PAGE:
The Kingdom of Thailand has a very long and rich history, dating back thousands of years to prehistoric times. Several empires and Kingdoms have ruled the country, leaving behind impressive landmarks and historical sites that still remain today.
Thailand has been inhabited for thousands of years. The earliest inhabitants during prehistoric times were hunters and gatherers. Between the 20th and 15th century BC early man started basic forms of farming and village construction.
A number of archeological sites around the country provide evidence of human settlement during the Neolithic age, bronze age and iron age.
Ban Chiang in Udon Thani province is one of Thailand’s best known prehistorical sites, that has become famous for its beautiful ceramic pottery that was found there. The site was inhabited for almost 2000 years and shows the transition of early man from Neolithic age into bronze and iron age.
Among the oldest sites in Thailand is Phu Phra Bat historical park in Udon Thani province. This forested sandstone hill contains traces of several cultures in different eras spanning thousands of years.
During prehistoric times early man left behind a number of rock paintings, later on the natural rocks and caves provided shelter for travelling monks during the early days of Buddhism. The remains of ancient Dvaravati era temples can still be found on the mountain. Around a thousand years ago the Khmer people carved out images of the Buddha in the rocks.
Ancient Buddhist structures
The oldest Buddhist structure in Thailand is the Phra Pathom Chedi in Nakhon Pathom. The history of the chedi goes back to the time when Buddhism was introduced in South East Asian countries, including Thailand. In the 3rd century BC the Indian emperor Ashoka sent out monks over large parts of Asia to spread Buddhism. The monks brought with them relics from the Buddha, that were enshrined into the Phra Pathom Chedi.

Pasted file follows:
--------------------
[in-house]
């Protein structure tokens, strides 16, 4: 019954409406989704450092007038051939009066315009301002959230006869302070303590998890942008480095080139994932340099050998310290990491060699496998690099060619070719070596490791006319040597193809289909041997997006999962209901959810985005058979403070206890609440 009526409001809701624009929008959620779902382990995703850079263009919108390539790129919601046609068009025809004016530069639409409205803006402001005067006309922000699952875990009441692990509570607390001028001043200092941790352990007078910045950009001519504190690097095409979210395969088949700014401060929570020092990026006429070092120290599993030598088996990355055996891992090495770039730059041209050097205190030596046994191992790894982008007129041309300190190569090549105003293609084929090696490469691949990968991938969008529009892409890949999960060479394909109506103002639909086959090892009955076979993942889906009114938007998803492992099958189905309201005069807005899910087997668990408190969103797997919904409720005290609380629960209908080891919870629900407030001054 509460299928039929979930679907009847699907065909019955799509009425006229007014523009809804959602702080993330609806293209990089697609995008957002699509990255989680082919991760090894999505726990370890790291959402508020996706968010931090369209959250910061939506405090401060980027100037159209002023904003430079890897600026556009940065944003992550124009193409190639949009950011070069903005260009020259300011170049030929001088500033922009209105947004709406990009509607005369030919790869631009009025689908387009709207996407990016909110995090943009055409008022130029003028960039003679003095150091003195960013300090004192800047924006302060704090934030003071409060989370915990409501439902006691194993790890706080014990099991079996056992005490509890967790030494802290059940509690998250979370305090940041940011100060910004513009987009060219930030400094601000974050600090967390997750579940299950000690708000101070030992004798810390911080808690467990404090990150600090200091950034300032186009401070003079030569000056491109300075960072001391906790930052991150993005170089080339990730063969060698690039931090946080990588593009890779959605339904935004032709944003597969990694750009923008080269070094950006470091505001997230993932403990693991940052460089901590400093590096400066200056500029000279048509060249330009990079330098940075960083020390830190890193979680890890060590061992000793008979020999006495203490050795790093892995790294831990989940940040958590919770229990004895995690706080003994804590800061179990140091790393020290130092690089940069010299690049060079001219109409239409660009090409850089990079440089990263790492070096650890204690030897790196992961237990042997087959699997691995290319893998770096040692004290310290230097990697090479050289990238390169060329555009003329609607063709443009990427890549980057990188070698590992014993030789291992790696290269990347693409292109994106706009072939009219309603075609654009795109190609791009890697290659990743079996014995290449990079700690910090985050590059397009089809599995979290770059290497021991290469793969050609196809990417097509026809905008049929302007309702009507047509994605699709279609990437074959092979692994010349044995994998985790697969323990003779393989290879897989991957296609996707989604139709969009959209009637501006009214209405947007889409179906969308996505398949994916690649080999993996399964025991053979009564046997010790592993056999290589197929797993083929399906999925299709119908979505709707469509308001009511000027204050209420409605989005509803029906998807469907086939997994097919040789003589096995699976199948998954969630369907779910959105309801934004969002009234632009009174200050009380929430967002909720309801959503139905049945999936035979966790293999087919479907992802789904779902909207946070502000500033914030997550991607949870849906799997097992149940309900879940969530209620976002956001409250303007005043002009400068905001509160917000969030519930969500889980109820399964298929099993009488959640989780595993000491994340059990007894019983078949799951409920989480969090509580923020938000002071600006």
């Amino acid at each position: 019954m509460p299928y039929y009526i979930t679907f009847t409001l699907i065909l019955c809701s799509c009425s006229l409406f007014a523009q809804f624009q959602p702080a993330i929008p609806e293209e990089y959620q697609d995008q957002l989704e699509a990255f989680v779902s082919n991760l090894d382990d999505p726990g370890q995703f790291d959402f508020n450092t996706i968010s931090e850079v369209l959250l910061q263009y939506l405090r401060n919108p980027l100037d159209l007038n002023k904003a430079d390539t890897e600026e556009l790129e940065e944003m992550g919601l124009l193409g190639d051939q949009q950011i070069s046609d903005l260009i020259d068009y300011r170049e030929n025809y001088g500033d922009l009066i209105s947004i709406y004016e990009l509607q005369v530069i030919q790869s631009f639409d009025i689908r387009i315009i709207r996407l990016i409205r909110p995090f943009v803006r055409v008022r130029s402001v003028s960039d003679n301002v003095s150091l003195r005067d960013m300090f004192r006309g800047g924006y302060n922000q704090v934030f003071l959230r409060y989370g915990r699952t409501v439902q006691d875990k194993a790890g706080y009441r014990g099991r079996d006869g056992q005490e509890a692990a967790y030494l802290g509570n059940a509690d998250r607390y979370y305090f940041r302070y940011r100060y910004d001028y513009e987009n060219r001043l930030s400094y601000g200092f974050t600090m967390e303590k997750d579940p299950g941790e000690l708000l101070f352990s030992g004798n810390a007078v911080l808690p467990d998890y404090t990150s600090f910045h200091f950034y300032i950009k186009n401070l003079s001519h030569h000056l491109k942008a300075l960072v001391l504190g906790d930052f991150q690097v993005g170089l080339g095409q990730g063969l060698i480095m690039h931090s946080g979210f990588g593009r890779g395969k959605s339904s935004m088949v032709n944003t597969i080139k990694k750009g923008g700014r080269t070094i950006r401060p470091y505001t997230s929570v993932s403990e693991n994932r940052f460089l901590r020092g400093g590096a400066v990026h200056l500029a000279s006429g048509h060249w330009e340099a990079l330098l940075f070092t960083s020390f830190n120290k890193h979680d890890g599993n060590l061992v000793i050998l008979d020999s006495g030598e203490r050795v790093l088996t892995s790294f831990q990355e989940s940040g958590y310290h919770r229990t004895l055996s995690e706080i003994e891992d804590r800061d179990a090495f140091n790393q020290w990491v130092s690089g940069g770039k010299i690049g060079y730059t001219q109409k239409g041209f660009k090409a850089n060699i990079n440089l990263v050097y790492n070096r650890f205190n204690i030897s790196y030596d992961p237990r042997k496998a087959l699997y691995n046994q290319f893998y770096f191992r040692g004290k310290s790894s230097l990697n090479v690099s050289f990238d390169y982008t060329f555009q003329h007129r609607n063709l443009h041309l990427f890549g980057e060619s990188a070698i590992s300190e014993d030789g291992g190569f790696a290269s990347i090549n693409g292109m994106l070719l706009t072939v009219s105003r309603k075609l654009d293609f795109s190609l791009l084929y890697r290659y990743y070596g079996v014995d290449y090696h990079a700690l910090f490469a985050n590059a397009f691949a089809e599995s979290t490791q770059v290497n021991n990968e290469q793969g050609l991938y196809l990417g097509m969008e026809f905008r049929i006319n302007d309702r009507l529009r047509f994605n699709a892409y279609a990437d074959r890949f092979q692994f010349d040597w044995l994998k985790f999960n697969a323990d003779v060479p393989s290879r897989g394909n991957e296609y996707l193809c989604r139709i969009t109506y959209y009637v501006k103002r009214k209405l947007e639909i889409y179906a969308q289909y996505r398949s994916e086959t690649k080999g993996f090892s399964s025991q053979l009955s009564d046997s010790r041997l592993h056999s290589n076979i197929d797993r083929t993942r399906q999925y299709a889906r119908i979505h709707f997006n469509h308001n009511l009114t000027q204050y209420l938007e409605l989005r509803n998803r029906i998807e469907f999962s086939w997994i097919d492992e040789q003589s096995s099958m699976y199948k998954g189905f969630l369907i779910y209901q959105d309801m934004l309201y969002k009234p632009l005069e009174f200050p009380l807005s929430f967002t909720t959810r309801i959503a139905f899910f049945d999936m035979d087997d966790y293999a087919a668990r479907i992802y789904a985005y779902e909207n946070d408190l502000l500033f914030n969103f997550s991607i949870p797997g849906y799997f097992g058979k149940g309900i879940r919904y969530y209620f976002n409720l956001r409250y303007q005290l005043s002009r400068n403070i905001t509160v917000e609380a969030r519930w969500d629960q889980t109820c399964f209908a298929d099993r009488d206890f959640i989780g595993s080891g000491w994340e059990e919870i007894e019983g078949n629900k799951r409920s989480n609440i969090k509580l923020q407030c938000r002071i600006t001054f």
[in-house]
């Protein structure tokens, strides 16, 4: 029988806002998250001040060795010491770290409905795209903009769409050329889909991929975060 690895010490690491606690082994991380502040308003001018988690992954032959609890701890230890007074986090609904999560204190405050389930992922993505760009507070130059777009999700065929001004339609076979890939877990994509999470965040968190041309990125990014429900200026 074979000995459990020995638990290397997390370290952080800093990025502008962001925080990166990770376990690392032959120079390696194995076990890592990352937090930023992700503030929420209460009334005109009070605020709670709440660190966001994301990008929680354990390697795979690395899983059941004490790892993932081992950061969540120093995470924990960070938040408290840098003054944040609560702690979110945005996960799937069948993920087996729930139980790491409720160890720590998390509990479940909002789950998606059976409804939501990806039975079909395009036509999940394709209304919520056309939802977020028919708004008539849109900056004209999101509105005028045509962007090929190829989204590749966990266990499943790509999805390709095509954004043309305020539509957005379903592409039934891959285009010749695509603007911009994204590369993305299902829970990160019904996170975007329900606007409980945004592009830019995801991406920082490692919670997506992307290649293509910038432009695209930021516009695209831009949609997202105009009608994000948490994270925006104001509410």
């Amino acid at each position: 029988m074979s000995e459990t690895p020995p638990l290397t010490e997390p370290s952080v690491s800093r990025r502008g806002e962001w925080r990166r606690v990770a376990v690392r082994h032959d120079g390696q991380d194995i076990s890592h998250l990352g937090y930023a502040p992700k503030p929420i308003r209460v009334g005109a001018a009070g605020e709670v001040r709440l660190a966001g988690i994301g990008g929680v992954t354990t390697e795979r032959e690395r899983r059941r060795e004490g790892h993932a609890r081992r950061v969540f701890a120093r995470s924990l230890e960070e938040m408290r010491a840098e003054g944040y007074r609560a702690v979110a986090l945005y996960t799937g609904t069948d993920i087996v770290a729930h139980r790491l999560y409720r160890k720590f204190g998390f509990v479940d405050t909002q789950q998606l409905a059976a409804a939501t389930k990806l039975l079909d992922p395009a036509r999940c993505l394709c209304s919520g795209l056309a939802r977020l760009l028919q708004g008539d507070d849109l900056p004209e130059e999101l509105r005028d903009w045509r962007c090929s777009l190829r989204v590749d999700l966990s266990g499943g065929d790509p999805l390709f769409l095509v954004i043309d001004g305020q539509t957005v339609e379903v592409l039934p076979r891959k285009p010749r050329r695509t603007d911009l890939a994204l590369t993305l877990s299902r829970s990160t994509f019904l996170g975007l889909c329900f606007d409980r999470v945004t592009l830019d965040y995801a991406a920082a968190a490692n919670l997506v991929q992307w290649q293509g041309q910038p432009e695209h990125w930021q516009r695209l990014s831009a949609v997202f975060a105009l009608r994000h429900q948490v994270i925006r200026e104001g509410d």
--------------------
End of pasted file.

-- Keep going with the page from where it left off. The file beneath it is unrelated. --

Khmer monuments in Thailand
Around 10 centuries ago when the Khmer empire controlled much of present day Thailand, a large number of Khmer temples were built, many of which remain in a well preserved state today.
Ancient highways were built to connect Angkor, the center of the Khmer empire, with other parts of the empire. Along one of these roads from Angkor to Phimai are three of the most impressive and best preserved Khmer temples in Thailand, namely Phanom Rung, Muang Tum and Phimai.
The Thai Kingdoms
Sukhothai was the first independent Thai Kingdom. It reached its peak of power and prosperity during the 13th century. Today Sukhothai is a historical park containing a number of impressive landmarks. Sukhothai and its two sister cities, Si Satchanalai historical park and Kamphaeng Phet historical park are UNESCO World Heritage Sites.
Ayutthaya was one of the largest and richest cities in the world. Today the impressive remains of the city are well visited due to its location close to Bangkok. The Ayutthaya era came to an end in 1767, when most of the city was destroyed by Burmese invaders. The demise of Ayutthaya marked the start of the Rattanakosin era and the founding of Bangkok. The old part of Bangkok East of the Chao Phraya river was called Rattanakosin.
The first Rattanakosin King had a number of canals dug out and forts built to protect the city. Among the first of Bangkok’s landmarks to be built were the Grand Palace, the Wat Arun with its impressive prang and the Wat Pho.